Landfill Tax – a taxing or promising impact?
The Landfill Tax has been in existence since October 1996 and has been gradually increasing as the government and society has become more aware of the damage sending waste to landfill has on our environment.
The current rate is set at £86.10 per tonne of standard rated waste and £2.70 per tonne of lower rated waste, although this is set to increase from April this year to £88.95 per tonne for standard rated waste and £2.80 per tonne for lower rated waste.
It was therefore disappointing that the issue of landfill didn’t feature more prominently in the recent release of the government’s 25-year Environment Plan, which in terms of waste, focused solely on plastics. Although plastic waste is definitely something the UK needs to combat, it is only one small part of the recycling issue, and the government should really be going further to target other areas of waste and tackle the problem at source.
Mattresses are notoriously problematic to recycle due to their bulky nature and the difficulties in transporting them in large quantities, but was once again, issues like these were overlooked by the government. Figures show that only a small percentage of mattresses are recycled responsibly, with 7.5 million discarded to landfill sites each year – which is usually the cheapest, quickest and easiest option.
With a national shortage of landfill capacity, the UK is reaching crisis point. The earth’s resources are becoming scarcer and extremely costly to access. It’s time that more legislation is brought in, going beyond a tax to stop linear products from going to landfill, and to encourage the creation of a circular economy, which means that all products can be made into a raw commodity at the end of their useful life.
If the Landfill Tax was increased again, making it more expensive to send waste to landfill, there would be a push to recycle commercially viable items, and items that are not currently viable for recycling are likely to become so.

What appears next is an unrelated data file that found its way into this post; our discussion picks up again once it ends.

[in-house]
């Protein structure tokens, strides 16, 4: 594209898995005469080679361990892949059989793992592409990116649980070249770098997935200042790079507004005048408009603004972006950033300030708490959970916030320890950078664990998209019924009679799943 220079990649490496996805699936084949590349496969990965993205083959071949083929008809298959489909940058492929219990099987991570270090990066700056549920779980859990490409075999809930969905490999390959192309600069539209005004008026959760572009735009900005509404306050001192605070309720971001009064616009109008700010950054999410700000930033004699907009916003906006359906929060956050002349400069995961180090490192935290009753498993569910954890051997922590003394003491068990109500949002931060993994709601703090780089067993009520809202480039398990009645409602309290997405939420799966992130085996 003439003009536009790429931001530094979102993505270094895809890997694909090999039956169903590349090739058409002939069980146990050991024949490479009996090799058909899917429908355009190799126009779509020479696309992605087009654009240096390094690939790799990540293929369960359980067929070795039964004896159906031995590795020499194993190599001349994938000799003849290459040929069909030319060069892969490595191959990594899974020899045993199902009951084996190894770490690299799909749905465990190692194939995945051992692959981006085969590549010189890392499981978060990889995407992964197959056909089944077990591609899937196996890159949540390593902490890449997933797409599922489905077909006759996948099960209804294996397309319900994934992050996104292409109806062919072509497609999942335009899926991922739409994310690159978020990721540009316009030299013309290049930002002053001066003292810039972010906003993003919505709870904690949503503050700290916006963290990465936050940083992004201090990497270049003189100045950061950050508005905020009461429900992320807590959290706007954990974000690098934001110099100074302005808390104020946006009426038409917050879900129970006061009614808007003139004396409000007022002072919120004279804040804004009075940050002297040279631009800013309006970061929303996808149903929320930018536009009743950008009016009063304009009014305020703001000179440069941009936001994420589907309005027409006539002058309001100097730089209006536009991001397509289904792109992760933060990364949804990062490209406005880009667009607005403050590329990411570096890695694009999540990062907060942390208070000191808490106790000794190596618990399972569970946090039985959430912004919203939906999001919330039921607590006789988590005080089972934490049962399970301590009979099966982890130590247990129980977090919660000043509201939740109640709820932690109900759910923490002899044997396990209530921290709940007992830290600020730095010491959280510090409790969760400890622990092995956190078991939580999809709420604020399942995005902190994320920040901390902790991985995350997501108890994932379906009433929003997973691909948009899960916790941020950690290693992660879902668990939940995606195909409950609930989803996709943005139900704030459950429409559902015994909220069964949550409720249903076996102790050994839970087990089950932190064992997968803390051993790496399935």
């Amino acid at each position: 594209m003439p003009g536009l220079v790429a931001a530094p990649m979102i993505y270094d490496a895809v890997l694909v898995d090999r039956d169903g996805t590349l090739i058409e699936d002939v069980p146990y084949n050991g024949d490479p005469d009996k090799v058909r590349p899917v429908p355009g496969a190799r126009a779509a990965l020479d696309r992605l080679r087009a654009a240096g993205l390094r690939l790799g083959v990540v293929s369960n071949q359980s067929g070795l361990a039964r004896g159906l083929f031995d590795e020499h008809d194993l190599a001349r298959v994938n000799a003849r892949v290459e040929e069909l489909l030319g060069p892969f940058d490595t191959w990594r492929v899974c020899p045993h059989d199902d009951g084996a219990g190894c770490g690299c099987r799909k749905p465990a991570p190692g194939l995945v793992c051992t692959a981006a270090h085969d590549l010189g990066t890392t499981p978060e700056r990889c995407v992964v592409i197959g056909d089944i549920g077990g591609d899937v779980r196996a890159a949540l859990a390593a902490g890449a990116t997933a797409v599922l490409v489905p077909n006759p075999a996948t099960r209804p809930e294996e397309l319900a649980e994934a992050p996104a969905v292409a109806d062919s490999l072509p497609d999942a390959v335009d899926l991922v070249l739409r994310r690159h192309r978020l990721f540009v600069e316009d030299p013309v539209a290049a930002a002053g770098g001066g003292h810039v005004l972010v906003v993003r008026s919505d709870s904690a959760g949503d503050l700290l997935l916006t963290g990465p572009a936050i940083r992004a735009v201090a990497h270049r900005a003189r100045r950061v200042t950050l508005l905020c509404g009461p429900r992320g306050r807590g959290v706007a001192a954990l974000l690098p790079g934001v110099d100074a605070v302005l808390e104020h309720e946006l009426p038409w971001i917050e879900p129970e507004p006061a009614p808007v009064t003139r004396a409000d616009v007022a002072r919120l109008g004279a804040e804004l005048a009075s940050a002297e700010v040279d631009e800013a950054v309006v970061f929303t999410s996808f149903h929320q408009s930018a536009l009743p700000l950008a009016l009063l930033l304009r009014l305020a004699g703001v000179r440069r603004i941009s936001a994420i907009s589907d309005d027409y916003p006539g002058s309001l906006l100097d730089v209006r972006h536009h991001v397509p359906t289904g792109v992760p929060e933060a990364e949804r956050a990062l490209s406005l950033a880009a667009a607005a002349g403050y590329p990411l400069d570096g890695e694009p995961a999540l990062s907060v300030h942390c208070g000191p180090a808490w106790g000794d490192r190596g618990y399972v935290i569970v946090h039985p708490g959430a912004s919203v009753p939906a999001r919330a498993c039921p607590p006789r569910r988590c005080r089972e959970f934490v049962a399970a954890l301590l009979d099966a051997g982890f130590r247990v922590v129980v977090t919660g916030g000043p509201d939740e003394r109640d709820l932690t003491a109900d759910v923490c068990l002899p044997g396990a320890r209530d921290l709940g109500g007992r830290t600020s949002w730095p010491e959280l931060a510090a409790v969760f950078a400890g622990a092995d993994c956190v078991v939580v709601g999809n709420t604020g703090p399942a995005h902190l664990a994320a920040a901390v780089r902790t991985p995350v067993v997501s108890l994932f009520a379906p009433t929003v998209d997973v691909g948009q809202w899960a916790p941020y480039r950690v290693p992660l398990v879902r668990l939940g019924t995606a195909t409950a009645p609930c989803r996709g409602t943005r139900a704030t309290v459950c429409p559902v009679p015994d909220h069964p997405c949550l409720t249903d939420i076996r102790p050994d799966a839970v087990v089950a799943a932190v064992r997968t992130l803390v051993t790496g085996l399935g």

Alternatively, a trade ban on businesses sending items to landfill could help to incentivise businesses, and in particular manufacturers, to think more carefully about their responsibility to the environment.
The reality is, it’s a double-edged sword; reducing waste to landfill is absolutely critical to protect the future of our planet, however, the knock-on effect is that there would be a sudden increase in the demand for recycling, and it will also make it more difficult and costly for recycling plants as they face a sudden increase in waste being diverted to them.
There needs to be a phased transition, with sound infrastructure put in place to ensure that recycling outlets are robust enough to cope with the increased intake of recycling that new legislation would bring. This is especially important given China’s recent decision to ban plastic waste imports, which will bring great challenges to the UK recycling industry.
For the public, the impact of the Landfill Tax is most acutely felt in the council cuts that continue to plague Local Authorities and their residents. As Local Authorities are forced to put more of their budgets into meeting the increasing costs of landfill tonnage, so there is less money available to spend elsewhere.
One of the main issues with the landfill tax presently is that when a a disposal to landfill contains both standard-rate and lower-rate materials, tax is due on the whole load at the standard rate. Having to pay a higher rate of tax on these so-called mixed loads is supposed to discourage people from sending them to landfill, but the convenience of landfill unfortunately outweighs the option of recycling outlets for many businesses.
The main benefit of the landfill tax at the moment is it is increasingly deterring people from using landfill so freely, and will hopefully continue to deter more people from using it as their first option. A further increase in the rate of landfill tax will also lead the UK on in the direction of achieving zero avoidable waste by 2050.
However, the Landfill Tax can really only be truly effective when businesses have the ability to recycle products in a simple and easy way. The UK desperately needs to be working towards a circular economy that would, in time, help to ensure that products thrown away are able to be reused or recycled in a cost-effective manner, which does not include landfill as an option.